Hover over a device to see what raw materials it contains
E-mining@School is a project about e-waste and education projects with schools all over Europe teaching students about E-waste and empowering students to teach their communities and perform waste collections and raise awareness for critical raw materials.
The economy, our country's' production and consumption which we experience every day is something we don’t think about very much. We find food on the table, clothing in the closet and our phone, laptop or headphones on the table without asking ourselves every day where they came from. Making all these things requires a huge variety of different materials, someone who produces the product and of course someone who picks it up once it is waste.
Over the past decade the world population has been growing and it will grow further. This means that there are more people that need food, clothing and electronic devices. However the place where we retrieve the material, our planet, of course has its limits and raw materials are not endless.
That means, if we want to satisfy everyone’s needs, we have to find new sources of material. We do that by changing the way our economy works from linear to circular.
The economy which we know from our day to day life is actually called a linear economy. But what is so linear about it? It is the way in which material travels along the supply chain. Material enters the economy on the left of this timeline or supply chain, and exits it on the right. This means it travels from sourcing of raw material to smelting and thereby the creation of the actual material. Afterwards the material is used for the component production and then the final product manufacturing. After being sold by the retailer, the product arrives in our houses and ends up in the waste bin and gets transported to the landfill or burning facility.
But where does the material come from which we introduce to the first step? And where does the material go after it has been used in the economy? Looking at our planet, we know that nothing is lost. All material that is wasted after use is either stored in landfills or used to create energy, for example by burning it. Now that we know that nothing is lost, why don’t we try to treat it in a good way and use it again?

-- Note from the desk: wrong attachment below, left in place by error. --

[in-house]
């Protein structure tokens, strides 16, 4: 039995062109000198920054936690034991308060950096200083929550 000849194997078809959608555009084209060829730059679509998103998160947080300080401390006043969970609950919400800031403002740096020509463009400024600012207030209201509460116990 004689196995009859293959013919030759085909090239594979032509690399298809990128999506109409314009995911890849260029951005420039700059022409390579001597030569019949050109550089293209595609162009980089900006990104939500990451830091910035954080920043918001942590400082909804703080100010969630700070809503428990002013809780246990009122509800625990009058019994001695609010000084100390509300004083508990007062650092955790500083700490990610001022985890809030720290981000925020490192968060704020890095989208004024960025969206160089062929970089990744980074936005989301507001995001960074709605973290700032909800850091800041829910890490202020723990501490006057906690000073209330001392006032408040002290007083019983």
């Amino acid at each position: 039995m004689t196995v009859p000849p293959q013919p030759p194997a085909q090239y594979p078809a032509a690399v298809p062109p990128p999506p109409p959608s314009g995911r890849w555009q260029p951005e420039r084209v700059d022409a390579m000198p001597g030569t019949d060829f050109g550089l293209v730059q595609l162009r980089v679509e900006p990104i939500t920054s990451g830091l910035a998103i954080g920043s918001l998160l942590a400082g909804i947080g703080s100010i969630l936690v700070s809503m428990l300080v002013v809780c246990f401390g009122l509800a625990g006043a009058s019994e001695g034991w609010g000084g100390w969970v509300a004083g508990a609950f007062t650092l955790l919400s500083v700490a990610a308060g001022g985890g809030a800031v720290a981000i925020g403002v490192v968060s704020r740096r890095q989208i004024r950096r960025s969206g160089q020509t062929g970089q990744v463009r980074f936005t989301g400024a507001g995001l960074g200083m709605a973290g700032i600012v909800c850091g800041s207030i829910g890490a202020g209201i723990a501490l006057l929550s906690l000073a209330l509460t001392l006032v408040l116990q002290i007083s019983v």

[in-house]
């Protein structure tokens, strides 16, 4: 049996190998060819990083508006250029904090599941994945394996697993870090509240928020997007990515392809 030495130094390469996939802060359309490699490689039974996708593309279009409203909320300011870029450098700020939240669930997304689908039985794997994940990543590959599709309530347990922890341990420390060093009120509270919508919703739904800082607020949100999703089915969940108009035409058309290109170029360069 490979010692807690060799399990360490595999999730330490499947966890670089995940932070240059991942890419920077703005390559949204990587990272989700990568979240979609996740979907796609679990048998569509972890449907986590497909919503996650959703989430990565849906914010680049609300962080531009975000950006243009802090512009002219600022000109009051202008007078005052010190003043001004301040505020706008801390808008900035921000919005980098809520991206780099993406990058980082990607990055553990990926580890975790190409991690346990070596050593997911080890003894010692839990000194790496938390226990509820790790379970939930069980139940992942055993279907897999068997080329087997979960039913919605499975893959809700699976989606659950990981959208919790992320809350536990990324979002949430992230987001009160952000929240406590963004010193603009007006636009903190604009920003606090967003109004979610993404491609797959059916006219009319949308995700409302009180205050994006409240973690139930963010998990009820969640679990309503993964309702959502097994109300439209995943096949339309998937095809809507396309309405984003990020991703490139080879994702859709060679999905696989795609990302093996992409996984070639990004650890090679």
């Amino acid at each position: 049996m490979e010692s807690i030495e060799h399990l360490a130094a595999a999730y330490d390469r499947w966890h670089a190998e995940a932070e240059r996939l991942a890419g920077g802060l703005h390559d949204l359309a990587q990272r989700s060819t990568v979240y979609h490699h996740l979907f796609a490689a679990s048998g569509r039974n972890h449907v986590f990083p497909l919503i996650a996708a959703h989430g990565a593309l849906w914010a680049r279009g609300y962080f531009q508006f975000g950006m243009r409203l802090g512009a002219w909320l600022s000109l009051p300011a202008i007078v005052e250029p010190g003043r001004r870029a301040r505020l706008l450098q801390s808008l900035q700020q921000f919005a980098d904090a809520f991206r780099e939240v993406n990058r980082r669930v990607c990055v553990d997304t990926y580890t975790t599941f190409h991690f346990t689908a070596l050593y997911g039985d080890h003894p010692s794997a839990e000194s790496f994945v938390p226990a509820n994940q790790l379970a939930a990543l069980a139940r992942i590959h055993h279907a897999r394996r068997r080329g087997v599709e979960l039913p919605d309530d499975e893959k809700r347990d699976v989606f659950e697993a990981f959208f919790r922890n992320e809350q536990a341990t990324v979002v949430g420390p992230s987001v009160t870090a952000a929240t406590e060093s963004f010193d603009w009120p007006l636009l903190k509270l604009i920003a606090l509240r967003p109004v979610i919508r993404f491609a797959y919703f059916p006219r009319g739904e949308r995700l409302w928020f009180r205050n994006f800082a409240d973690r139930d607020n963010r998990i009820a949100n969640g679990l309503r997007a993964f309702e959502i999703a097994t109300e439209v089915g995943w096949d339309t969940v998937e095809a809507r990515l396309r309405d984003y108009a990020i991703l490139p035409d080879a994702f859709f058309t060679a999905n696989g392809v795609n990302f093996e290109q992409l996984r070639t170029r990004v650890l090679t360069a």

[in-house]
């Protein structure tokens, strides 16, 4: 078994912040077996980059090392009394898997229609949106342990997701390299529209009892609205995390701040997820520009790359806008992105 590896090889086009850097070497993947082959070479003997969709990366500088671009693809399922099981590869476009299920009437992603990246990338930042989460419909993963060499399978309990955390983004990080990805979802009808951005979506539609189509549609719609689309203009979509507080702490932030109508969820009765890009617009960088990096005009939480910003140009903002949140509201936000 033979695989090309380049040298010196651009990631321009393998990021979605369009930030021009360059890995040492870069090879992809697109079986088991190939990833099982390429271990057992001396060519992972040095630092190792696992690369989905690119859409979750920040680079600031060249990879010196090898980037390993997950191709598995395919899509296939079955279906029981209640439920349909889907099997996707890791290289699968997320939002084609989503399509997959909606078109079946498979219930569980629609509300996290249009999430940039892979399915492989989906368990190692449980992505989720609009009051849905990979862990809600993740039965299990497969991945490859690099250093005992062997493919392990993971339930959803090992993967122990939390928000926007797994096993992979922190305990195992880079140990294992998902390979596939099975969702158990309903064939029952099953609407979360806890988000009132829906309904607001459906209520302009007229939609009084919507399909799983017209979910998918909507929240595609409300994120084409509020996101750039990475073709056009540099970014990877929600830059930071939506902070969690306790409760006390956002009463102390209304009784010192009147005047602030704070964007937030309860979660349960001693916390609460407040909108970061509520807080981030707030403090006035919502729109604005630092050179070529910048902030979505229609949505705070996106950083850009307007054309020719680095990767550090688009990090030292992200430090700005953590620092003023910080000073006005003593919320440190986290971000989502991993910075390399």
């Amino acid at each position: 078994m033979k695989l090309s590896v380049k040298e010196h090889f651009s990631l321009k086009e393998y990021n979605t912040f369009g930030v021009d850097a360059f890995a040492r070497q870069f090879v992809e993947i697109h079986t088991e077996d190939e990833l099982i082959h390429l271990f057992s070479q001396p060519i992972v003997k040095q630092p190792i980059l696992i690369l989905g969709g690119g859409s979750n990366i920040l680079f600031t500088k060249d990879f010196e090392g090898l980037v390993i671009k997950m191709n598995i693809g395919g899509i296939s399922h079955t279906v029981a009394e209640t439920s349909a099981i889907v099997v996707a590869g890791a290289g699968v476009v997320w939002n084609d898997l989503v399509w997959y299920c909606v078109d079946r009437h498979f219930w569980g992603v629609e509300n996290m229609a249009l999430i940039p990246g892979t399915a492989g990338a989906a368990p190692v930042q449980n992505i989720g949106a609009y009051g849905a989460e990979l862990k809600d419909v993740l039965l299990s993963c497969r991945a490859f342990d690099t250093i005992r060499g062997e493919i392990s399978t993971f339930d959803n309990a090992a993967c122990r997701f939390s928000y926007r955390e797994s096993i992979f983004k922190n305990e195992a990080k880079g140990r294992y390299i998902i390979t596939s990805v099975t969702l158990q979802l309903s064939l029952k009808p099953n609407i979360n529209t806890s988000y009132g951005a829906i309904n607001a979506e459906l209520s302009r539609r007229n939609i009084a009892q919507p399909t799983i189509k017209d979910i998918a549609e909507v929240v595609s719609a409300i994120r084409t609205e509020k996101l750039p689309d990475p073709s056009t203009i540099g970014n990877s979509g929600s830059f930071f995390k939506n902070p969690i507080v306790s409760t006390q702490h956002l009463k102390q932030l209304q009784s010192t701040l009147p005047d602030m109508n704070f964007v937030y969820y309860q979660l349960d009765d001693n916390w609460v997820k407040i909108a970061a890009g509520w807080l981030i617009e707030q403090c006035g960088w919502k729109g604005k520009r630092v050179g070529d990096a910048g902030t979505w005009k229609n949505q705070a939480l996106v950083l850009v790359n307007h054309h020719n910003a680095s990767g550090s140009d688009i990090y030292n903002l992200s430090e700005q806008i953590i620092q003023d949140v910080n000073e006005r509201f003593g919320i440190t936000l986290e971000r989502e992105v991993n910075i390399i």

That is Circular Economy!
The circular economy just transforms the linear economy into a circular economy by forming a circle connecting the “Sourcing”- stage with the “waste”-stage or even earlier stages. That means waste is directly transformed into the materials that then enter the production process.
But how is that possible? Is it not just waste?
Indeed the products and devices, e.g. phones, clothing and food packaging are waste and not functional anymore. That however doesn’t mean that the material of the products, e.g. plastic, metal or cotton are not usable anymore.
After cleaning and sorting materials according to their concrete elements and additives, like e.g. colour or flame retardant it is possible to smelt the material again and use it instead of newly sourced metals, harvested cotton or primary plastic made directly from oil.
But if it is so easy, why are we not doing that yet?
In fact, at the moment only 30% of plastic waste and less than 20% of cotton waste is recycled in order to use it for new products. That is because recycling as we do it today takes a lot of time and energy and leads to a low quality of material and often ends up in more costs of recycled material compared to the sourcing of new materials.
That is the reason why Circular Economy does not just mean recycling a bit more than now. Circular Economy means a change of our entire economy and society.